Spring Cleaning at Church Part 4: Clean up your music

We’re almost done with our Spring Cleaning at Church series! We’ve looked at the physical stuff, our style and the digital stuff – now let’s talk music!

Sprucing up Our Music

While I’m of the persuasion that it’s a good thing to be in a constant state of “spring cleaning” when it comes to our music – always evaluating and keeping it fresh – if you haven’t been in that mindset, now might be a good time to start. And even if you are in that habit, taking some focused time to review can help you see things that you’ve overlooked.

Step 1: Organize

Repeat after me: Organization will set you free. The first step, if you haven’t already done this, is to organize your catalog of music. I’ve written a bit about how to do that before. Whether you use an online database like Planning Center or you have a printed binder full of music, you should have some sort of catalog of your music. Break it down by its role in the service (Invocation, Confession, Communion, etc.) and its theology. This is a great practice to get into because you’ll be able to see at a glance categorically where your music falls. If you have 50 songs in your catalog and 45 of them are songs of praise and 5 are songs of confession, your balance is off which means what you’re teaching your congregation through music is also skewed.

Step 2: Evaluate & Eliminate

While you’re getting organized, take some time to evaluate not only the theology of the songs you use in worship but also the expiration date. While it would be great if some of these modern worship songs came with a “best by…” or “use before…” date, it just doesn’t work that way. Besides, every church is different and what works and resonates one place might not elsewhere.

But the truth is, all worship songs have a shelf-life. I can hear all the traditional church/hymn folks shaking their heads right now and thinking, “These hymns have been around for hundreds of years! There’s no way they have an expiration date!” And you’d be half right. Take a look at any denominations hymnal and there will be a minimum of 300-400 hymns. I have a few on my bookshelf that have as many as 800 hymns. The problem is that we think these are all the hymns that were ever written and they’re all still around and used today. The truth is that there are hymns written alongside of ones still being used that long ago outlived their usefulness to the church. Charles Wesley, the great Methodist hymn writer, wrote words and music to 6,000 hymns and words to 2,000 more[via Wikipedia]. Of the 8,000 hymns that he wrote, only a couple hundred or so are still widely used today. The hymns that the church still uses are a distillation of the best-of-the-best hymns through centuries of music.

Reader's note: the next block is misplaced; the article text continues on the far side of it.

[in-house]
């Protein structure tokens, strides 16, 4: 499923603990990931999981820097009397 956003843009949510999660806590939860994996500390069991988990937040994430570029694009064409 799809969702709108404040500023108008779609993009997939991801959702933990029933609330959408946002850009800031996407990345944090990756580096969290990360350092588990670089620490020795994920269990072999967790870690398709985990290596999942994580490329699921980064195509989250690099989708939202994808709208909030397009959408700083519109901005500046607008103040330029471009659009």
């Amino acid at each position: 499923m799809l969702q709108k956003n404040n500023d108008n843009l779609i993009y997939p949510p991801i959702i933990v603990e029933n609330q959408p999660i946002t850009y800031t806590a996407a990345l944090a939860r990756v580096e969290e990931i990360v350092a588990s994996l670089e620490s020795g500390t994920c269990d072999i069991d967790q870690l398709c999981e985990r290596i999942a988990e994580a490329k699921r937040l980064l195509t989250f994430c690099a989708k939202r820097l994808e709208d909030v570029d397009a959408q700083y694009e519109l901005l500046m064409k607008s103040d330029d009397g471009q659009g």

Depending on the style and culture of your congregation, some songs may work for you that won’t work for others. For Journey, the majority of our music is recent – from about 2005 to the present – but that doesn’t mean that every worship song written since 2005 is still being sung. Some, as happened to thousands of Wesley’s hymns, are replaced by stronger songs, become dated, or just don’t work well at our church. But our library isn’t just songs that are new; there are still some older worship songs and hymns that have remained because they’re still relevant to us today.

Take some time to evaluate your music. See if there are songs that should be shelved for a while or maybe even pulled from the rotation permanently.

Step 3: Freshen Up

After you’ve pulled some songs that might be getting past their prime or just need a break at your church, take some time to look for some new replacements. I’ve mentioned recently where I go to look for new songs. With your music catalog all organized by role and theology, you can see what areas might need some additions. Don’t be tempted to fall into the mindset that I used to have long ago: that I’ll just look at what other churches do and follow them, or that I just need a new “fast” song, so I’ll find a fast one. That’s how you end up with a bunch of general “praise” songs and nothing with any great theological content. Look intentionally and seek the right songs to add that will edify your congregation.

Bonus: The Worship Team

With all this talk about music, it’s also a good time to think about your worship team. Plan some opportunities to freshen up the team. Plan some social events for the team to have some fun. Schedule some workshops to give them new skills or hone their current ones. Look into some new resources to help them be awesome! The worship team is unlike many ministries in the church – it’s an enormous drain on volunteer’s time, energy, passion and their life in general. But without the team, your worship service would be drastically different. Take time to let them know they are appreciated and that you care about them.

About Matthew Starner

Matthew Starner is pastor of Journey of Faith Church in Grand Rapids, Michigan, where they help people take their next step on their journey with Jesus.

One Comment

  1. Pingback: Spring Cleaning at Church Part 5: Equipment - beyond the noise

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